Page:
Photo bearded account manager working with new project oped space

By Christine A. Goss

Politicians frequently point to small business owners and entrepreneurs as the engines of the economy. It’s true, we play a huge role. But while we are often lauded as integral to our communities, we don’t speak for ourselves enough.

We must make the time to voice our opinions on issues about which others speak for us — from healthcare and education, to transportation and regulation.  One way is to write an Op-Ed (an opinion article) for a local newspaper or relevant website on an issue on your mind. We have a unique role in our communities and our opinions matter!

Here are 4 reasons why small business owners should write an Op-Ed this summer:

Business owners have unique insight

One of the main reasons I enjoy helping people write Op-Eds is that I get to see issues from different perspectives. Unique circumstances and experiences frame individual opinions. Moms, teachers, nurses, young professionals, senior citizens — pick any characteristic and you’ll likely get a different point of view.

Business owners also experience community issues differently. Consider the minimum wage debate. Some policy makers claim raising it will benefit workers, others say it will kill jobs, and workers are excited about the prospect of bigger pay checks. But those that sign workers’ pay checks should be considered. When we hear from small business owners, the picture is less rosy: Owner of pizza shop says new Seattle minimum wage law is forcing her to close.

Likewise, when it comes to healthcare, small business owners have a lot to grapple with: The Entrepreneur’s Dilemma (Forbes).

When businesses thrive, so do our communities. We have an obligation to contribute to the conversation!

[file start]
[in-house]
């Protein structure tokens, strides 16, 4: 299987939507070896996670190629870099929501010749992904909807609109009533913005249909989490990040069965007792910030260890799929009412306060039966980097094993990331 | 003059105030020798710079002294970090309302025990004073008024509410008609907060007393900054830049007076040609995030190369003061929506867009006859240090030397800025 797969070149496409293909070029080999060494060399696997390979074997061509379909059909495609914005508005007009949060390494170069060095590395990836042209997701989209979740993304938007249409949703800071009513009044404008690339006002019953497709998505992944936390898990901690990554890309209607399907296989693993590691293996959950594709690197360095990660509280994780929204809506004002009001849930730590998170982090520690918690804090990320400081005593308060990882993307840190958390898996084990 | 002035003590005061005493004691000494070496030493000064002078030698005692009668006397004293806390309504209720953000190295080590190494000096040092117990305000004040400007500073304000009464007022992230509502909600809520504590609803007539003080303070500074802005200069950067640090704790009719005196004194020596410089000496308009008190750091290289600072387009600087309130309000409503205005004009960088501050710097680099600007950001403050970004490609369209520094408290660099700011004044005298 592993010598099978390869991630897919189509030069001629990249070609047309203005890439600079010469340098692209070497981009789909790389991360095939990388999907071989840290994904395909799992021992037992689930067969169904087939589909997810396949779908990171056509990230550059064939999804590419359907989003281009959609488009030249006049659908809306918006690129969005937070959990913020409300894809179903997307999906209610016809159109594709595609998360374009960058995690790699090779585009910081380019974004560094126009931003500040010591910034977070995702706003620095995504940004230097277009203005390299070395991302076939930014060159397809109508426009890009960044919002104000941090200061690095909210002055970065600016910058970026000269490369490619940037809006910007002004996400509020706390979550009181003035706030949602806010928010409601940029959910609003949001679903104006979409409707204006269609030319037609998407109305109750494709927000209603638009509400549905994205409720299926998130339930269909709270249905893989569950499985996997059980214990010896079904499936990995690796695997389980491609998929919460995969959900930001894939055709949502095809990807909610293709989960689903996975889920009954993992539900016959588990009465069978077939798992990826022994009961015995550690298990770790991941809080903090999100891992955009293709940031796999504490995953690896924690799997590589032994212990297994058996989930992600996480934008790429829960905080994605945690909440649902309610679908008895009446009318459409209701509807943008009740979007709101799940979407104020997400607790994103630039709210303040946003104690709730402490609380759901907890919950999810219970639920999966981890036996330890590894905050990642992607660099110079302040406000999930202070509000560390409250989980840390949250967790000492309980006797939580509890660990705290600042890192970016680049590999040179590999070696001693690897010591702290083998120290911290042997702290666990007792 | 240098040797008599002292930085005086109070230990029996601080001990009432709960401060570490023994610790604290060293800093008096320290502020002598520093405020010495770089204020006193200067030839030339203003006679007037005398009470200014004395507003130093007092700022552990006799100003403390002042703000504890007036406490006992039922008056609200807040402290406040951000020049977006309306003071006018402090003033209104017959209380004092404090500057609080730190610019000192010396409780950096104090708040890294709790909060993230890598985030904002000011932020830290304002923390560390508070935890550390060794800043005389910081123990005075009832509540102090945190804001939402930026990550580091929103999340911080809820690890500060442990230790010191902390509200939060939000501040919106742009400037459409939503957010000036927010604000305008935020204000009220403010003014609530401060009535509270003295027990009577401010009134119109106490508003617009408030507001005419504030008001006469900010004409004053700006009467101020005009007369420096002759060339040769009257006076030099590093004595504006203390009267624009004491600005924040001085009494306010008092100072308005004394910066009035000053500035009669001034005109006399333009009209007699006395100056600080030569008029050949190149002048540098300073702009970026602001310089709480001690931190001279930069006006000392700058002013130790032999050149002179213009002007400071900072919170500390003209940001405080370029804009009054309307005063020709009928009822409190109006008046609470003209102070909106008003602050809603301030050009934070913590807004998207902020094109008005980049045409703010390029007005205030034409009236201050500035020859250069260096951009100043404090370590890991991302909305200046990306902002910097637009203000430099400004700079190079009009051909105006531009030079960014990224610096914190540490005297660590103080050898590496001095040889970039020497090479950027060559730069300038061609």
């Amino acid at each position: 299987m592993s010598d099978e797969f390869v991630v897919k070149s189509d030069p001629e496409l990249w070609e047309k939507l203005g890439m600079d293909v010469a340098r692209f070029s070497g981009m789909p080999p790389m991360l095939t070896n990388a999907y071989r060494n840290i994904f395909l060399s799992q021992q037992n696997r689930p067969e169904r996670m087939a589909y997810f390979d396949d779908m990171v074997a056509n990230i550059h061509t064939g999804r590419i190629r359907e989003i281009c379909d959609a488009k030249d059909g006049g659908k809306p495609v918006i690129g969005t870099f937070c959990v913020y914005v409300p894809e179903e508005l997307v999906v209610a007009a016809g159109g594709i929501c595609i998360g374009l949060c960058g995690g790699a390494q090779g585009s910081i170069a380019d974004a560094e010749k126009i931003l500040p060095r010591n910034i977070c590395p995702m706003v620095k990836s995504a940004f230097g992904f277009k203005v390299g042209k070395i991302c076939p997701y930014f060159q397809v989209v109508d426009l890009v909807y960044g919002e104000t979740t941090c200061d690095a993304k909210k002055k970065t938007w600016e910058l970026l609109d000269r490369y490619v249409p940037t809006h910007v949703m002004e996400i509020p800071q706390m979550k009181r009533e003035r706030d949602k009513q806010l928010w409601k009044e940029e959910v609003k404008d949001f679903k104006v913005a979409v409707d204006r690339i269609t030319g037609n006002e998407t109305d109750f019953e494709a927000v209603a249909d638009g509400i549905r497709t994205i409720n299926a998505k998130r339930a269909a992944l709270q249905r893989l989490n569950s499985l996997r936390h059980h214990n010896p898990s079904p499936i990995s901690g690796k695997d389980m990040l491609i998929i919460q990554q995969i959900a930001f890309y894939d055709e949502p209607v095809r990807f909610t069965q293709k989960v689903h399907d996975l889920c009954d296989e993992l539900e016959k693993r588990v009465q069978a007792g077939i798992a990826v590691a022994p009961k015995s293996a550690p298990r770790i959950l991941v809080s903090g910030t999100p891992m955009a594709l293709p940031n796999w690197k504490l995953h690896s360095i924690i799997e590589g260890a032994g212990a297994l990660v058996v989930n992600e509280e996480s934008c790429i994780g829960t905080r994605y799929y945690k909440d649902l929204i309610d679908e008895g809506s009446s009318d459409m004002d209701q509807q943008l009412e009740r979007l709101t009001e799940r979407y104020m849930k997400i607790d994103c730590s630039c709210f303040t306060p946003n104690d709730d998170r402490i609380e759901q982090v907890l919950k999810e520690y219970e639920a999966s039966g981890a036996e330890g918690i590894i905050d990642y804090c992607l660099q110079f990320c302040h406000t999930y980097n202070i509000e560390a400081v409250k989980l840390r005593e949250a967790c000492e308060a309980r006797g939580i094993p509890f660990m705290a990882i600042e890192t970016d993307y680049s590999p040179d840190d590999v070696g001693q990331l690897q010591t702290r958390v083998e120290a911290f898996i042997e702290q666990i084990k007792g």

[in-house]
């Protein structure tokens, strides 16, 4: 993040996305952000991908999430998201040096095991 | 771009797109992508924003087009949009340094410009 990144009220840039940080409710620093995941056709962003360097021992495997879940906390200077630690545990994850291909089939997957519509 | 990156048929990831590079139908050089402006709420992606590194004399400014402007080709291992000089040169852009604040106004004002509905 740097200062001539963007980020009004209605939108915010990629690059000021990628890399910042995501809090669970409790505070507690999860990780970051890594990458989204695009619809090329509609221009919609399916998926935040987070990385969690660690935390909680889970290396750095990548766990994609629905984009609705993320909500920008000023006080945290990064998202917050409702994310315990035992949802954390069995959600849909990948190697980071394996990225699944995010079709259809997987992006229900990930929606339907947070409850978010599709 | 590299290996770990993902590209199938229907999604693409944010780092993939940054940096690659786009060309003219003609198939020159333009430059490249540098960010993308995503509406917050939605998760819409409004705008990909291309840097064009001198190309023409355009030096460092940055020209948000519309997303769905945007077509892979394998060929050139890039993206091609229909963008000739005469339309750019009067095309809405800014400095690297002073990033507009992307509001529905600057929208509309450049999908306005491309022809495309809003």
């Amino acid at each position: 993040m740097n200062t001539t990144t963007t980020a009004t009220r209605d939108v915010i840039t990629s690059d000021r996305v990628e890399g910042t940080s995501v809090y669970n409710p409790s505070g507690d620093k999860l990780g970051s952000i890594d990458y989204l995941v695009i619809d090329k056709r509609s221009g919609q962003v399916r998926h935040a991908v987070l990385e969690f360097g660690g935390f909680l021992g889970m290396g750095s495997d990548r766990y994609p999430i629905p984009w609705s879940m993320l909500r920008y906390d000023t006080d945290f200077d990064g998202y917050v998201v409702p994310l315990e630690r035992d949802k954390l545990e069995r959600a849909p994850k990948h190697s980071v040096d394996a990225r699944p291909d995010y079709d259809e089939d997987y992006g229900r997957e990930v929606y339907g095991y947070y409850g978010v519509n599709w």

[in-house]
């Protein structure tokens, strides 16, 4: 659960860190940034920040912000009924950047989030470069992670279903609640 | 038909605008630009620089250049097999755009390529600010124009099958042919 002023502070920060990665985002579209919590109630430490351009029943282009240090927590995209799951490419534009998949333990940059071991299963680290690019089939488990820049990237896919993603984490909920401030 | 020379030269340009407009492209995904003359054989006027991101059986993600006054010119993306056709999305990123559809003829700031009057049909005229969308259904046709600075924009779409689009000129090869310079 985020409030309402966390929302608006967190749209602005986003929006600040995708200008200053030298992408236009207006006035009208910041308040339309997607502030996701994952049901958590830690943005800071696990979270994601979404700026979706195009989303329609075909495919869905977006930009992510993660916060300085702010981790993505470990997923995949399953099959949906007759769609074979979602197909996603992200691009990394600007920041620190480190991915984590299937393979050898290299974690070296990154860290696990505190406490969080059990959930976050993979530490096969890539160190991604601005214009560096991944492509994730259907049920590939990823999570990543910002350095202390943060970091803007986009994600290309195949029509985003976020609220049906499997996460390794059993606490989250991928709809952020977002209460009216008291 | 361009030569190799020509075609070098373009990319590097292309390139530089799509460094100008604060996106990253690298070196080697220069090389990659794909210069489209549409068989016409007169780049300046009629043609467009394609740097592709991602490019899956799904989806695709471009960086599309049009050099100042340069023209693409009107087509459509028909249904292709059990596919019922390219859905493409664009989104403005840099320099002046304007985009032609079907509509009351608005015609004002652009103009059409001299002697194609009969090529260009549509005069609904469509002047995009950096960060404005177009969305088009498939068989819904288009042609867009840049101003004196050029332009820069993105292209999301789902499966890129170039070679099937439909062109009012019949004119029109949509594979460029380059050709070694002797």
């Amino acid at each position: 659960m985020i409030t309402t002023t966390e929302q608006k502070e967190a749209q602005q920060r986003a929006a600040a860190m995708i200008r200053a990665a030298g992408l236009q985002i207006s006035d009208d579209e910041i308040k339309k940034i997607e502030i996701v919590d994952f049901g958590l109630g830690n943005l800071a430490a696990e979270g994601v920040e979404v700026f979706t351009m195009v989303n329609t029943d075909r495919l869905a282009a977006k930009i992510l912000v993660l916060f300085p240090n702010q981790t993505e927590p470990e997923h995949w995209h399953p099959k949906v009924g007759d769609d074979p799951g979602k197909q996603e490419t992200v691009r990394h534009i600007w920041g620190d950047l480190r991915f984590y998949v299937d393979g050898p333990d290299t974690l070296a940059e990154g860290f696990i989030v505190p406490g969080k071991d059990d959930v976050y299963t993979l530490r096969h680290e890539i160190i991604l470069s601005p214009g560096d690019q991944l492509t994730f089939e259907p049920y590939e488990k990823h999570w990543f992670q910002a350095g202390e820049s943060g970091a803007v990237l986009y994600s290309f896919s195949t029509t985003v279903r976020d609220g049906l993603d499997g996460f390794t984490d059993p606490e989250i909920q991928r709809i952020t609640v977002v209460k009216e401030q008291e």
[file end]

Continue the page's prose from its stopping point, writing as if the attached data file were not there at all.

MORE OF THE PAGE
Op-Eds remind the public that people are behind business

When we take the time to participate in finding solutions to problems that trouble our communities — public safety, economic opportunity or any other measure of human well-being — we remind our customers that we, too, are community members and integral to its social fabric. The business owners in the articles above struggle with painful decisions and their care for their employees is clear.

Showing the public our human sides, will go a long way in advancing environments that allow businesses and communities to flourish.

When we thrive, our communities benefit

Entrepreneurship and small businesses are great assets to communities: They drive innovation, they create jobs and many contribute to the unique characters of their communities — think of the charm of a local ice cream shop or clam shack.

So it makes sense that our policy environments should work to make it easier for us to launch, run and grow our businesses in a way supports a fair playing field. But only we know our obstacles and the impact of the challenges we face —whether the minimum wage, an unreliable public transportation system, or regulation that simply doesn’t make sense for our unique product or service.

The bottom line is that, healthy, growing business benefit the whole community. Let’s let them know what helps and what hurts.

Op-eds are short and sweet

If the word “writing” brings back memories of all-nighters in college, don’t worry.  When it comes to Op-Eds, the crisper the better. Op-Eds are only about 500-600 words.

The average attention span is now 8 seconds so make your points as concise as you can.

As business owners, it’s in our nature to adapt to hurdles but there’s no reason we shouldn’t, at least, point out these hurdles and offer alternatives. This summer, put pen to paper (or, more likely, fingers to keyboard) and write an Op-Ed. We certainly hear how valuable we are to our economies, let’s let them know how they can help us!

Christine A. Goss is founder and president of Pixton Public Relations. Follow her at @PixtonPR and @ChristineAnneG.